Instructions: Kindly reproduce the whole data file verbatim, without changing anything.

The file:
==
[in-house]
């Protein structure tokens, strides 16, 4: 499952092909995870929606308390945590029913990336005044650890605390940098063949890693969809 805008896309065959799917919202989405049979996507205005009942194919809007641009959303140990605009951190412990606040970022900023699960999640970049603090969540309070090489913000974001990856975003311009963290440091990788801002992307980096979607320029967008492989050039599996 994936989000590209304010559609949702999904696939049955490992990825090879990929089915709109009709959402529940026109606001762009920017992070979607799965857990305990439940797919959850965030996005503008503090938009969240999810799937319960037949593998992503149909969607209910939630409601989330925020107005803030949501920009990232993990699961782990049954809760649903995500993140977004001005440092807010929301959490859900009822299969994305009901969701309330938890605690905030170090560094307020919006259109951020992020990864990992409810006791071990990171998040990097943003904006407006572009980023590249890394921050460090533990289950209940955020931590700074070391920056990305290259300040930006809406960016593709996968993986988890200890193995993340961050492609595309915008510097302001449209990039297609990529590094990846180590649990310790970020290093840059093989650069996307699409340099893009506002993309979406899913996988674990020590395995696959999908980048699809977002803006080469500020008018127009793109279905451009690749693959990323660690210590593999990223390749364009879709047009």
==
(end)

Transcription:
[in-house]
């Protein structure tokens, strides 16, 4: 499952092909995870929606308390945590029913990336005044650890605390940098063949890693969809 805008896309065959799917919202989405049979996507205005009942194919809007641009959303140990605009951190412990606040970022900023699960999640970049603090969540309070090489913000974001990856975003311009963290440091990788801002992307980096979607320029967008492989050039599996 994936989000590209304010559609949702999904696939049955490992990825090879990929089915709109009709959402529940026109606001762009920017992070979607799965857990305990439940797919959850965030996005503008503090938009969240999810799937319960037949593998992503149909969607209910939630409601989330925020107005803030949501920009990232993990699961782990049954809760649903995500993140977004001005440092807010929301959490859900009822299969994305009901969701309330938890605690905030170090560094307020919006259109951020992020990864990992409810006791071990990171998040990097943003904006407006572009980023590249890394921050460090533990289950209940955020931590700074070391920056990305290259300040930006809406960016593709996968993986988890200890193995993340961050492609595309915008510097302001449209990039297609990529590094990846180590649990310790970020290093840059093989650069996307699409340099893009506002993309979406899913996988674990020590395995696959999908980048699809977002803006080469500020008018127009793109279905451009690749693959990323660690210590593999990223390749364009879709047009």